Ukrainian Army training near Lviv. (Photo: Mihir Melwani)
LVIV, Ukraine—Anton needs morphine. The combat medic, whose squad is on the front line of the war in the Donbas, has 80 soldiers and only 20 doses of the opioid commonly used to manage battlefield injuries during evacuation. “It’s not enough,” he says, over a shaky phone line. “We must have more than we need.” More than six months after Russia invaded, a lightning offensive by the Ukrainian military has recaptured more than 1,000 square miles of territory in the northeastern Kharkiv region, including the city of Izium and strategic rail hub of Kupiansk. Despite that success, the war has descended into a battle of artillery in the Donbas region and across the south, with Ukraine now reliant on deliveries of howitzers, missile launchers and other weaponry from Western allies.
But as the battles get bloodier, the front line is also seeing shortages of essential battlefield medications and supplies. Combat medics are seeing limited oversight from the ministry of defense, leaving volunteers to fill the role of tactical medicine suppliers. In a desperate move, these volunteers are smuggling unlicensed foreign drugs to the front line so medics can properly care for their soldiers. Authorities are turning a blind eye to this smuggling operation—and the front line is making do with whatever they’re sent.Even the 20 doses Anton has are not all from official government sources. “Part of what I have is official, part is unofficial. Nobody is checking how much I have and how much I use.” He’s desperate, and he’ll take whatever drugs come to him. “He came today and said, ‘I have morphine’,” Mykyta, a soldier in Anton’s squad, told VICE News. “I don’t ask him where he got it.”On one occasion, Anton found himself with 10 extra vials of morphine, through unfortunate circumstances: A battalion in the same area came under attack, and many soldiers suffered bullet wounds to their arms and legs. The entire squad was evacuated, and their medic gave Anton his supply of morphine. “If somebody has damage, please use it well,” he told Anton. Mykyta and Anton are at the frontline of the fight against Russia in the Donetsk region, and the situation there is desperate. In his training, Anton learned to administer Ukrainian medications, which the army and territorial defense are expected to supply to medics. But he and his troops now rely on foreign medication, including Tramadol from Poland and morphine sulphate capsules from France. Both medications are opioid painkillers used to suppress pain sustained by traumatic injuries in combat. He’s not familiar with these foreign brands of morphine, but he makes do with what he has: For each new type of painkiller that comes in, he searches Google to find out how to administer correct dosages.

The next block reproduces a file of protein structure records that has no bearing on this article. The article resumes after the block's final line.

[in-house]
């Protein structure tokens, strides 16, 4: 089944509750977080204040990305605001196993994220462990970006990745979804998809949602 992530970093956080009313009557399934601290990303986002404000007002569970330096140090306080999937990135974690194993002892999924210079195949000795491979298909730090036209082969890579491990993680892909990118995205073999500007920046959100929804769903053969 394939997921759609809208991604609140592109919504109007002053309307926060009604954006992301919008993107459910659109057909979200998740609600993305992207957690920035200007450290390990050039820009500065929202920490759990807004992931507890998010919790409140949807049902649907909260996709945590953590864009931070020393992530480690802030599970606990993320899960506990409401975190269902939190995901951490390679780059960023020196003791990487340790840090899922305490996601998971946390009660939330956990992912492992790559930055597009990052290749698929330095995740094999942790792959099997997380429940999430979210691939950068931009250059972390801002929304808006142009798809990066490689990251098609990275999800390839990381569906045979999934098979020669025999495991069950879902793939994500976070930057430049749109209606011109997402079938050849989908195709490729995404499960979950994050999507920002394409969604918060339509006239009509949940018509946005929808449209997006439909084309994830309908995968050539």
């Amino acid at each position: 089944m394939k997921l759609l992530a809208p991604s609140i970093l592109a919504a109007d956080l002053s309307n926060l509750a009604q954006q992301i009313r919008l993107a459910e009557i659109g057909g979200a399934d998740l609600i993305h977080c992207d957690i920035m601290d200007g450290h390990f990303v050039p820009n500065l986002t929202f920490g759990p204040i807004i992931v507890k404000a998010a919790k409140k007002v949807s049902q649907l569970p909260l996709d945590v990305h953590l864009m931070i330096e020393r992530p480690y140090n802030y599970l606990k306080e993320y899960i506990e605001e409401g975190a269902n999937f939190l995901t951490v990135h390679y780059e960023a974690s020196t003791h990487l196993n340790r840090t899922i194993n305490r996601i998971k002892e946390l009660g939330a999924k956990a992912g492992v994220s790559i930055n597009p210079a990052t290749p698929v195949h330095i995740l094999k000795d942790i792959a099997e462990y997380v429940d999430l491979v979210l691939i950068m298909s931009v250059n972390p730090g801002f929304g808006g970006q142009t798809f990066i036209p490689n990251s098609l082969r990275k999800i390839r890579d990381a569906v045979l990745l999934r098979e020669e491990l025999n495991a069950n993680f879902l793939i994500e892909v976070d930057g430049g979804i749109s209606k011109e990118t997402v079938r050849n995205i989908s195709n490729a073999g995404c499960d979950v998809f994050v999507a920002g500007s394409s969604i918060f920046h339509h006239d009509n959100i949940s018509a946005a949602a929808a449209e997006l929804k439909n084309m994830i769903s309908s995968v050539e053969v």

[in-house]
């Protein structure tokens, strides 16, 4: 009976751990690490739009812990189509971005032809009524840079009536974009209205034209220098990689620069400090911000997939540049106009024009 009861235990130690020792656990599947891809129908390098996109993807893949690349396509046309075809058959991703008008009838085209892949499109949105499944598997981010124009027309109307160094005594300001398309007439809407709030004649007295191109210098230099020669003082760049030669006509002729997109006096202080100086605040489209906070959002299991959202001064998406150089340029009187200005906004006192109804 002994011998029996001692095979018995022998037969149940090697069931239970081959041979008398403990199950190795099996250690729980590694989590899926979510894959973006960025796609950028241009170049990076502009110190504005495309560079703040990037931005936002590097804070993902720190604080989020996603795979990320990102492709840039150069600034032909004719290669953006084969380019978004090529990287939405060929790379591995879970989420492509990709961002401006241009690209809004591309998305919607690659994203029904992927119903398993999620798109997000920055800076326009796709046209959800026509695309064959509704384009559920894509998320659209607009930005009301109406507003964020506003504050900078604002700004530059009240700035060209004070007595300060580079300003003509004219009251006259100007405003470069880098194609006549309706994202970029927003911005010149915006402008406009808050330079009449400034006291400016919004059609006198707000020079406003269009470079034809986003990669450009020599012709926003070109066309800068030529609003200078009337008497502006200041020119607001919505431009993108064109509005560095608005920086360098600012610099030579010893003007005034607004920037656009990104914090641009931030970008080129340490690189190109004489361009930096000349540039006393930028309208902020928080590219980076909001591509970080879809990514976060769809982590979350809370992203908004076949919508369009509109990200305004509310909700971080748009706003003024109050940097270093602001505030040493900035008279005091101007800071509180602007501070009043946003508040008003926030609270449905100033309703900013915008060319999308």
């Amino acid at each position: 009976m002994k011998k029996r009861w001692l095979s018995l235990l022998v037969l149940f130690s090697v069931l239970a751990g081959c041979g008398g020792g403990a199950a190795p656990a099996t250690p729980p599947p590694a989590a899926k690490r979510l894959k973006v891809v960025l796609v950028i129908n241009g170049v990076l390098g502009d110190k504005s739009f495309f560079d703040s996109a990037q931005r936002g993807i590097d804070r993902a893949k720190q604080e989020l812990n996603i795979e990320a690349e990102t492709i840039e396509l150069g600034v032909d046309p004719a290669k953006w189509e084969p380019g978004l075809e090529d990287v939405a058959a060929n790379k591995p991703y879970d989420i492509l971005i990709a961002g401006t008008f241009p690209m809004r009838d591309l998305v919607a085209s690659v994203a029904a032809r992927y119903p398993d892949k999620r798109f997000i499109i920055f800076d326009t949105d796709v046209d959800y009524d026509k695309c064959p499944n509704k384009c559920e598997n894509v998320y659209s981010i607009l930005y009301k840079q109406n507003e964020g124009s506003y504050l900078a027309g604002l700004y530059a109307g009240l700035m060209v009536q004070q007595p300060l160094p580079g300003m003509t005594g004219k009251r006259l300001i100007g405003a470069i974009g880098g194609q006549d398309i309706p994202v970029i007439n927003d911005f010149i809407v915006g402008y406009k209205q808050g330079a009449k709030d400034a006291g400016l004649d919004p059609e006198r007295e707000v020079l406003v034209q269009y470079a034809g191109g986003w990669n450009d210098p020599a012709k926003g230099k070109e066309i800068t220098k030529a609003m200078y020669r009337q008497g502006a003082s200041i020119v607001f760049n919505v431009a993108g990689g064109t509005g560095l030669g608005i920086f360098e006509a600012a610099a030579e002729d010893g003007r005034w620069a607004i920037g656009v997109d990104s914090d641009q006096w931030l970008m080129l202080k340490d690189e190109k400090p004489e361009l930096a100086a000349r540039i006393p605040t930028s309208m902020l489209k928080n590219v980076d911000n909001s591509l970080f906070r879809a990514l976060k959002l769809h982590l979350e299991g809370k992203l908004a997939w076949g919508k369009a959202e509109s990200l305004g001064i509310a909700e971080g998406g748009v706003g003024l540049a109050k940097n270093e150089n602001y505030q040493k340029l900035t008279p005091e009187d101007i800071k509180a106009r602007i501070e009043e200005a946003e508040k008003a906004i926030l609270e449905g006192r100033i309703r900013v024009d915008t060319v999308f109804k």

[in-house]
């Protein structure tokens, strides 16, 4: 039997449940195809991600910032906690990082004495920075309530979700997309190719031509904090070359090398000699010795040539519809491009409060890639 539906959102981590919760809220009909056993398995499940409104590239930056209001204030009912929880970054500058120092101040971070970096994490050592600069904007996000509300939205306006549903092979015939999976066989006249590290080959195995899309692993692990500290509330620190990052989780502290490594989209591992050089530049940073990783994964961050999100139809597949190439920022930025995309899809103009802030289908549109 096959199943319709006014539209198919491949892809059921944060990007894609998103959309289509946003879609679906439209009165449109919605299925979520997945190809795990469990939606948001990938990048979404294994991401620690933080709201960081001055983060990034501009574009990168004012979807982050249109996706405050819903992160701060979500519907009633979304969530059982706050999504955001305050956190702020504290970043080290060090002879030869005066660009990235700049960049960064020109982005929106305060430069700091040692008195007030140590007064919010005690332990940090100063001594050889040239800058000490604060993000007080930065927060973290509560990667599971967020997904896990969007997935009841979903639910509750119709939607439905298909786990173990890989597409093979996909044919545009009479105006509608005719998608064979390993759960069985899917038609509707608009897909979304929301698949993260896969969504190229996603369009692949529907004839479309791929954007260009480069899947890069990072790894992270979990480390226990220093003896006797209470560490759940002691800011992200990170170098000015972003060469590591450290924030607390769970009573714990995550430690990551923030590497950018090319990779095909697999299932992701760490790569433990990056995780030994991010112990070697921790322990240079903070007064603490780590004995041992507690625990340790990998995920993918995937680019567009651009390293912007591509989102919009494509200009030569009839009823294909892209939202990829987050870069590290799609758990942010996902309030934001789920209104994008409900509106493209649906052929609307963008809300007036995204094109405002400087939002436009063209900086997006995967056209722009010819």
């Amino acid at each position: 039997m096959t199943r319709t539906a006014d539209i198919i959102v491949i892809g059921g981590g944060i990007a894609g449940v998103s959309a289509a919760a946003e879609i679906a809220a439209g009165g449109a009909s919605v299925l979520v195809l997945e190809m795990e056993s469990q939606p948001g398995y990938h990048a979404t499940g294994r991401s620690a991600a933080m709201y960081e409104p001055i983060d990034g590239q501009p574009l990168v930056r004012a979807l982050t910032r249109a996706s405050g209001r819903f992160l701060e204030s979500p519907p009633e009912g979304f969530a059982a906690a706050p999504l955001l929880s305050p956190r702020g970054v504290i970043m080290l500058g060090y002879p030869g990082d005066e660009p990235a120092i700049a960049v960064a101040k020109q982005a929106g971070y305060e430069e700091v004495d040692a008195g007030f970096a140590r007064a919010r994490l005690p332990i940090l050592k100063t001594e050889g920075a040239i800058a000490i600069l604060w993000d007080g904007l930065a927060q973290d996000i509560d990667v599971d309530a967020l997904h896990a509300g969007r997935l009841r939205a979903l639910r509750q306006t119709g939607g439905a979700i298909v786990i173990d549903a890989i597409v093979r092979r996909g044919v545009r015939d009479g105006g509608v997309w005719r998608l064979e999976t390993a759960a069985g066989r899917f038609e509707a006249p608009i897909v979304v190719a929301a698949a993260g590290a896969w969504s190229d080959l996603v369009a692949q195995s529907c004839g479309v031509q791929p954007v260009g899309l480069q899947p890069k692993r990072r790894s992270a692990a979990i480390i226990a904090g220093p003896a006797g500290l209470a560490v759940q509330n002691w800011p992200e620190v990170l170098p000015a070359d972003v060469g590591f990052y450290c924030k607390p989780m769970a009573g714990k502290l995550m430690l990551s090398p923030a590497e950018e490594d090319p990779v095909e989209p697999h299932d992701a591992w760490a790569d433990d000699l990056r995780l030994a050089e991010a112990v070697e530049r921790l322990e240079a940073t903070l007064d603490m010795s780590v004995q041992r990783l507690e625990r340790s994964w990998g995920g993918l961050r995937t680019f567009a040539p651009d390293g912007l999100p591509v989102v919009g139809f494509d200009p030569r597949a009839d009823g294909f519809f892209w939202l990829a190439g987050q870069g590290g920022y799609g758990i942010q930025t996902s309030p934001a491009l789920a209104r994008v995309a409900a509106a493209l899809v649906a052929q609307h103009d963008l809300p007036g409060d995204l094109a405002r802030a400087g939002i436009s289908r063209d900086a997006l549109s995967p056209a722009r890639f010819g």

You can find this kind of resourcefulness all across Ukraine, as civilians volunteer what skills they have to support the country’s resistance. Officially, Johanna, a volunteer with a medical background, runs the logistical operation behind a large humanitarian aid warehouse on the outskirts of Lviv. Unofficially—and only when necessary—she facilitates smuggling operations to bring essential controlled pharmaceuticals to the frontline. Johanna’s name has been changed at her request, to protect the security of the ongoing medical supply operation.
Johanna, 40, was a dentist in her past life, and like Anton, she’s making do with what she has. Treating injuries from artillery and mortar strikes requires external bone fixations, which are used to keep fractures in the arms and legs stable, especially during evacuation, when sharp bone fragments can knick arteries and lead to critical bleeding. The devices can cost up to 100 euros each when imported from Germany; Johanna has hired Ukrainian metalworkers to produce them for the war effort for as little as 28 euros a piece. Her operation focuses on the official side of things. Foreign aid imports arrive at her warehouse by the ton, ready for distribution. She receives calls from the country’s east, and sends out what’s required. Often they’re what she calls “Grandma boxes”: crates of aspirin, Panadol, and other necessary supplies she’s assembled for elderly villagers stuck in Russian-occupied and war-torn territories. They’re sent by the van-load to towns under siege, while “hospital boxes”—with IV needles, among other supplies—are sent to short-stocked civil medical facilities in Dnipro and Donetsk, where they’re used to treat critically injured soldiers who’ve been medevaced there.
Then there are Johanna’s “special boxes,” reserved only for her boys in combat. She leans in and whispers, “We have a little bit of a different box for our warriors on the front line. They have some special orders.”“They’re not eating good there. They can’t eat,” she says, explaining why those boxes contain hemorrhoid cream. But the boxes can also contain fentanyl patches, vials of adrenaline, or doses of morphine. While the majority of Johanna’s operations are licensed and perfectly legal, desperate times call for desperate measures, and she doesn’t have enough time or resources to engage in the proper licensing and legal pathways to get scheduled medicines to the front line. Her “special boxes” contain these highly controlled pharmaceuticals that are necessary to save the lives of those who’ve been injured by bullets or blasts; the opioids can be used to manage the pain in the critically wounded, and adrenaline used to restart the heart. Johanna’s supply comes into the country as humanitarian aid by the container-load, a hodgepodge of random pharmaceuticals, some controlled and some over-the-counter. She never knows exactly what’s inside, so it’s a pharmaceutical gamble. Once, she received a full palette of unlicensed Tramadol and Panadeine. Smuggling and transportation of either of these narcotics is punishable by up to 8 years, or as much as 12 for larger quantities. But authorities are looking away, for the sake of their warriors on the battlefront. Everyone seems to be on the same page.